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Clearview AI sued over facial recognition privacy concerns

The app is an "insidious encroachment" on civil liberties, the complaint alleges.

Facial recognition
Clearview AI scrapes images from social media.
Getty Images

A lawsuit is taking aim at Clearview AI, a controversial facial recognition app being used by US law enforcement to identify suspects and other people. The app is under fire after a New York Times investigation into the software company earlier this week. The app identifies people by comparing photos to a database of images scraped from social media and other sites, and then sells the info to law enforcement agencies.

"The conduct of Defendant Clearview, as alleged herein, epitomizes the insidious encroachment on an individual's liberty," says the complaint, reported earlier Friday by CNET sister site ZDNet. It alleges Clearview AI "acted out of pure greed."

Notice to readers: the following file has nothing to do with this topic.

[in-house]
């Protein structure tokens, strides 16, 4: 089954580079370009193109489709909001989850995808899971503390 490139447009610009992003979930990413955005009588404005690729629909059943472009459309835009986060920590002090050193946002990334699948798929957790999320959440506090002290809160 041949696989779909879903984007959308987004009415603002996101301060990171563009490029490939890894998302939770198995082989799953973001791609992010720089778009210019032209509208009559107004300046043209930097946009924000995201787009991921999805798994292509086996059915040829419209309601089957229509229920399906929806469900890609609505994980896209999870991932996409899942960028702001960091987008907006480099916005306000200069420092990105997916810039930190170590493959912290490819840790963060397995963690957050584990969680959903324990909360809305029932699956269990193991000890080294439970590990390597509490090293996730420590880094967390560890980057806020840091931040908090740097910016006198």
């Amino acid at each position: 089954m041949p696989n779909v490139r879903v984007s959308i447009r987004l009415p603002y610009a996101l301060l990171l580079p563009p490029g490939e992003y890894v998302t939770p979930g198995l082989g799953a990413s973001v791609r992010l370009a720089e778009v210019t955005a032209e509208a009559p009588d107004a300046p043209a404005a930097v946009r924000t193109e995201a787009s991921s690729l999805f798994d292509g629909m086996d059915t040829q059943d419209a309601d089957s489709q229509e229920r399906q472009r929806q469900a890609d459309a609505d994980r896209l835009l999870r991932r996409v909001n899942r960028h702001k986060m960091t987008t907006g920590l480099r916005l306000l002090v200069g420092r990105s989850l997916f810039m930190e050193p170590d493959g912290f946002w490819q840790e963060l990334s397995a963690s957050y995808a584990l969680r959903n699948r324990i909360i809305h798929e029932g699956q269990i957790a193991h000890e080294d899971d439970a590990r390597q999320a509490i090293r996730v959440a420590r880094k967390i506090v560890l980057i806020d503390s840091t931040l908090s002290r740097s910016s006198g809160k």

The lawsuit, filed in the US District Court for the Northern District of Illinois East Division, alleges that Clearview AI's actions are a threat to civil liberties.

"Without obtaining any consent and without notice, Defendant Clearview used the internet to covertly gather information on millions of American citizens, collecting approximately three billion pictures of them, without any reason to suspect any of them of having done anything wrong, ever," the complaint alleges. "Clearview used artificial intelligence algorithms to scan the facial geometry of each individual depicted in the images, a technique that violates multiple privacy laws."

The lawsuit was filed by an individual in Illinois, but he's seeking class-action status.

The complaint is seeking damages, expungement of records and an injunction to stop Clearview from continuing its business. 

The lawsuit follows Democratic Sen. Edward Markey on Thursday saying Clearview's app may pose a "chilling" privacy risk.

Clearview AI didn't immediately respond to a request for comment.